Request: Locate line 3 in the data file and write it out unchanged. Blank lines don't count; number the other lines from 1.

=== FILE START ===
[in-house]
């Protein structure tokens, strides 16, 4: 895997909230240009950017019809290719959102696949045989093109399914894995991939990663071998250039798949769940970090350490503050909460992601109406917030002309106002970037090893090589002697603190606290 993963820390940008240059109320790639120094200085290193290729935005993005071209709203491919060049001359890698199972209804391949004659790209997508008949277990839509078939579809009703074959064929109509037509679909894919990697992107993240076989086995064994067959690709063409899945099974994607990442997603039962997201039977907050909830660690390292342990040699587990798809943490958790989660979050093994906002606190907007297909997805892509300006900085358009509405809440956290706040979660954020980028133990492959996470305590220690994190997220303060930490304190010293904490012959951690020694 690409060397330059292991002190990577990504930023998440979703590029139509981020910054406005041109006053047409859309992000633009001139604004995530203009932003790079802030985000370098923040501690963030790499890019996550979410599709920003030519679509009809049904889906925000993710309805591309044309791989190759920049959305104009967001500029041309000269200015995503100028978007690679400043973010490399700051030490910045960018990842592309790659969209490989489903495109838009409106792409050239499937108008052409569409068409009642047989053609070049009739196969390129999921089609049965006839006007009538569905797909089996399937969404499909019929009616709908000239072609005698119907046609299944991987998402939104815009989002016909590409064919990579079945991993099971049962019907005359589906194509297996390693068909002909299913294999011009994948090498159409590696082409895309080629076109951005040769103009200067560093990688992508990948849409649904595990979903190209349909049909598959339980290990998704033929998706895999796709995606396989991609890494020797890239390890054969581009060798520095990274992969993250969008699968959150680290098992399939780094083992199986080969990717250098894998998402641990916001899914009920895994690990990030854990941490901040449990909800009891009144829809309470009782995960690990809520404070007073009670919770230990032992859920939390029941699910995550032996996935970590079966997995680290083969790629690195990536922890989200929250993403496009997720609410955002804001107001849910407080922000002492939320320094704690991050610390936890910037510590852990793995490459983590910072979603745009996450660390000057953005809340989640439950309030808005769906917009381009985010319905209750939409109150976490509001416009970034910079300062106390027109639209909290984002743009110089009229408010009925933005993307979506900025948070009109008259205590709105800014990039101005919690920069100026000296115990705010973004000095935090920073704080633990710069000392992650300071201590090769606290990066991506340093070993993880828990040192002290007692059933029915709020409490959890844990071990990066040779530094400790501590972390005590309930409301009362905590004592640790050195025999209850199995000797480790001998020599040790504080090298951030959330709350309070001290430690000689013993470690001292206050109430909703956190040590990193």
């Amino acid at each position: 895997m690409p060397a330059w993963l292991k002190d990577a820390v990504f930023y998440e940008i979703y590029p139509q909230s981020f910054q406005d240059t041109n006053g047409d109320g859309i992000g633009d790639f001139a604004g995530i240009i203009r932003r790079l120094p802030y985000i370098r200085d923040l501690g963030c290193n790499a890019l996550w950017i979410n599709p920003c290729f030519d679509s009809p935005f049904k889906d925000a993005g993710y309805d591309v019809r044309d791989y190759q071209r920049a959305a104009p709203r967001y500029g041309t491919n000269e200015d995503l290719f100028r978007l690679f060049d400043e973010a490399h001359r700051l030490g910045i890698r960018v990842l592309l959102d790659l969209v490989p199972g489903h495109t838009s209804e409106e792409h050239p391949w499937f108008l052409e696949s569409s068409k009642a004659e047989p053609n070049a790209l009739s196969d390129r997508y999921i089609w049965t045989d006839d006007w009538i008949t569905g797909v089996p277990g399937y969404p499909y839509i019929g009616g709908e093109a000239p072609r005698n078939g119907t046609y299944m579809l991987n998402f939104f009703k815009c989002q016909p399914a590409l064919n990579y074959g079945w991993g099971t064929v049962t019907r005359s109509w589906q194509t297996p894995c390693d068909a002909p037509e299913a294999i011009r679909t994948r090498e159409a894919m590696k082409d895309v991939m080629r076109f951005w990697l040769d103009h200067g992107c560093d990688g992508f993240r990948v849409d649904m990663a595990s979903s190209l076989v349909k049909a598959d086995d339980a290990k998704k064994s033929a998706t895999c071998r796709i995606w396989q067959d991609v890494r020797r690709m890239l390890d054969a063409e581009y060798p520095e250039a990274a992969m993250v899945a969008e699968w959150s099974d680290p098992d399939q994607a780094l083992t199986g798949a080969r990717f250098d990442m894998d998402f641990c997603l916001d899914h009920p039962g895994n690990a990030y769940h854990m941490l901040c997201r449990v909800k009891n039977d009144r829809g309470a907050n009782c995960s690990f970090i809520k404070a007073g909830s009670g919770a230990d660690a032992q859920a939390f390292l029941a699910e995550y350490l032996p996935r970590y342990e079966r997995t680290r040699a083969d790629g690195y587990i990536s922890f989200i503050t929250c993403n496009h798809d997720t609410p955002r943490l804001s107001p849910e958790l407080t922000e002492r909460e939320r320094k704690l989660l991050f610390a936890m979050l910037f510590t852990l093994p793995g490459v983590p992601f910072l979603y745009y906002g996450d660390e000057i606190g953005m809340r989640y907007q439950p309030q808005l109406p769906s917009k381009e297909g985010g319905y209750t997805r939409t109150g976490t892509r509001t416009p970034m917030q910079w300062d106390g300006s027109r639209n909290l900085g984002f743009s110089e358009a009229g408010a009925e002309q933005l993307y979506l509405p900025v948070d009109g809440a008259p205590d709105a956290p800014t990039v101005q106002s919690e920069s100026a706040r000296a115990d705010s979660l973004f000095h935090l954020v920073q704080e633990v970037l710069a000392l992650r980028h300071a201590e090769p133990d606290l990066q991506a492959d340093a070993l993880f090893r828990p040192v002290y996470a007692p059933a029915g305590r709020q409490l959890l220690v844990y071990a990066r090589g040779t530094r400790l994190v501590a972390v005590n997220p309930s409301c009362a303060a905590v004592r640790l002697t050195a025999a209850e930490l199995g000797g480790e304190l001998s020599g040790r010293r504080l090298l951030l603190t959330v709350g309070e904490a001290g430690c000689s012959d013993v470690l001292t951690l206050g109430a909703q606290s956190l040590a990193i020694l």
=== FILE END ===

């Amino acid at each position: 895997m690409p060397a330059w993963l292991k002190d990577a820390v990504f930023y998440e940008i979703y590029p139509q909230s981020f910054q406005d240059t041109n006053g047409d109320g859309i992000g633009d790639f001139a604004g995530i240009i203009r932003r790079l120094p802030y985000i370098r200085d923040l501690g963030c290193n790499a890019l996550w950017i979410n599709p920003c290729f030519d679509s009809p935005f049904k889906d925000a993005g993710y309805d591309v019809r044309d791989y190759q071209r920049a959305a104009p709203r967001y500029g041309t491919n000269e200015d995503l290719f100028r978007l690679f060049d400043e973010a490399h001359r700051l030490g910045i890698r960018v990842l592309l959102d790659l969209v490989p199972g489903h495109t838009s209804e409106e792409h050239p391949w499937f108008l052409e696949s569409s068409k009642a004659e047989p053609n070049a790209l009739s196969d390129r997508y999921i089609w049965t045989d006839d006007w009538i008949t569905g797909v089996p277990g399937y969404p499909y839509i019929g009616g709908e093109a000239p072609r005698n078939g119907t046609y299944m579809l991987n998402f939104f009703k815009c989002q016909p399914a590409l064919n990579y074959g079945w991993g099971t064929v049962t019907r005359s109509w589906q194509t297996p894995c390693d068909a002909p037509e299913a294999i011009r679909t994948r090498e159409a894919m590696k082409d895309v991939m080629r076109f951005w990697l040769d103009h200067g992107c560093d990688g992508f993240r990948v849409d649904m990663a595990s979903s190209l076989v349909k049909a598959d086995d339980a290990k998704k064994s033929a998706t895999c071998r796709i995606w396989q067959d991609v890494r020797r690709m890239l390890d054969a063409e581009y060798p520095e250039a990274a992969m993250v899945a969008e699968w959150s099974d680290p098992d399939q994607a780094l083992t199986g798949a080969r990717f250098d990442m894998d998402f641990c997603l916001d899914h009920p039962g895994n690990a990030y769940h854990m941490l901040c997201r449990v909800k009891n039977d009144r829809g309470a907050n009782c995960s690990f970090i809520k404070a007073g909830s009670g919770a230990d660690a032992q859920a939390f390292l029941a699910e995550y350490l032996p996935r970590y342990e079966r997995t680290r040699a083969d790629g690195y587990i990536s922890f989200i503050t929250c993403n496009h798809d997720t609410p955002r943490l804001s107001p849910e958790l407080t922000e002492r909460e939320r320094k704690l989660l991050f610390a936890m979050l910037f510590t852990l093994p793995g490459v983590p992601f910072l979603y745009y906002g996450d660390e000057i606190g953005m809340r989640y907007q439950p309030q808005l109406p769906s917009k381009e297909g985010g319905y209750t997805r939409t109150g976490t892509r509001t416009p970034m917030q910079w300062d106390g300006s027109r639209n909290l900085g984002f743009s110089e358009a009229g408010a009925e002309q933005l993307y979506l509405p900025v948070d009109g809440a008259p205590d709105a956290p800014t990039v101005q106002s919690e920069s100026a706040r000296a115990d705010s979660l973004f000095h935090l954020v920073q704080e633990v970037l710069a000392l992650r980028h300071a201590e090769p133990d606290l990066q991506a492959d340093a070993l993880f090893r828990p040192v002290y996470a007692p059933a029915g305590r709020q409490l959890l220690v844990y071990a990066r090589g040779t530094r400790l994190v501590a972390v005590n997220p309930s409301c009362a303060a905590v004592r640790l002697t050195a025999a209850e930490l199995g000797g480790e304190l001998s020599g040790r010293r504080l090298l951030l603190t959330v709350g309070e904490a001290g430690c000689s012959d013993v470690l001292t951690l206050g109430a909703q606290s956190l040590a990193i020694l």